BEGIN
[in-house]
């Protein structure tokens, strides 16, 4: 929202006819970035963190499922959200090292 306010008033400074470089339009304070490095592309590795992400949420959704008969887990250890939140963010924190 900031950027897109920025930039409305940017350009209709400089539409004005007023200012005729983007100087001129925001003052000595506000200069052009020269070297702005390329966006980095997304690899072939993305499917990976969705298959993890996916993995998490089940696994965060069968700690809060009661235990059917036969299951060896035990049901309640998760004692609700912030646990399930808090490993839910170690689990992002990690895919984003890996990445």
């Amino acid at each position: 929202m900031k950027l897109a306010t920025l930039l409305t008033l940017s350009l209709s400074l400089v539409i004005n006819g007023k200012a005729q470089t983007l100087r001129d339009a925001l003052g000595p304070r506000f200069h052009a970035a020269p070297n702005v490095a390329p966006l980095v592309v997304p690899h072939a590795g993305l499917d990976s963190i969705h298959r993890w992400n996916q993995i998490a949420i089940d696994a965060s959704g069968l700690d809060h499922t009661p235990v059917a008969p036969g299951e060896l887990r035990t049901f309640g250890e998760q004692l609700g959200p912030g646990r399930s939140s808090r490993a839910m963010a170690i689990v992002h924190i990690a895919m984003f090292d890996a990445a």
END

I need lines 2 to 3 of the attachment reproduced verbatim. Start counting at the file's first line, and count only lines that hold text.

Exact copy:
């Protein structure tokens, strides 16, 4: 929202006819970035963190499922959200090292 306010008033400074470089339009304070490095592309590795992400949420959704008969887990250890939140963010924190 900031950027897109920025930039409305940017350009209709400089539409004005007023200012005729983007100087001129925001003052000595506000200069052009020269070297702005390329966006980095997304690899072939993305499917990976969705298959993890996916993995998490089940696994965060069968700690809060009661235990059917036969299951060896035990049901309640998760004692609700912030646990399930808090490993839910170690689990992002990690895919984003890996990445």
């Amino acid at each position: 929202m900031k950027l897109a306010t920025l930039l409305t008033l940017s350009l209709s400074l400089v539409i004005n006819g007023k200012a005729q470089t983007l100087r001129d339009a925001l003052g000595p304070r506000f200069h052009a970035a020269p070297n702005v490095a390329p966006l980095v592309v997304p690899h072939a590795g993305l499917d990976s963190i969705h298959r993890w992400n996916q993995i998490a949420i089940d696994a965060s959704g069968l700690d809060h499922t009661p235990v059917a008969p036969g299951e060896l887990r035990t049901f309640g250890e998760q004692l609700g959200p912030g646990r399930s939140s808090r490993a839910m963010a170690i689990v992002h924190i990690a895919m984003f090292d890996a990445a």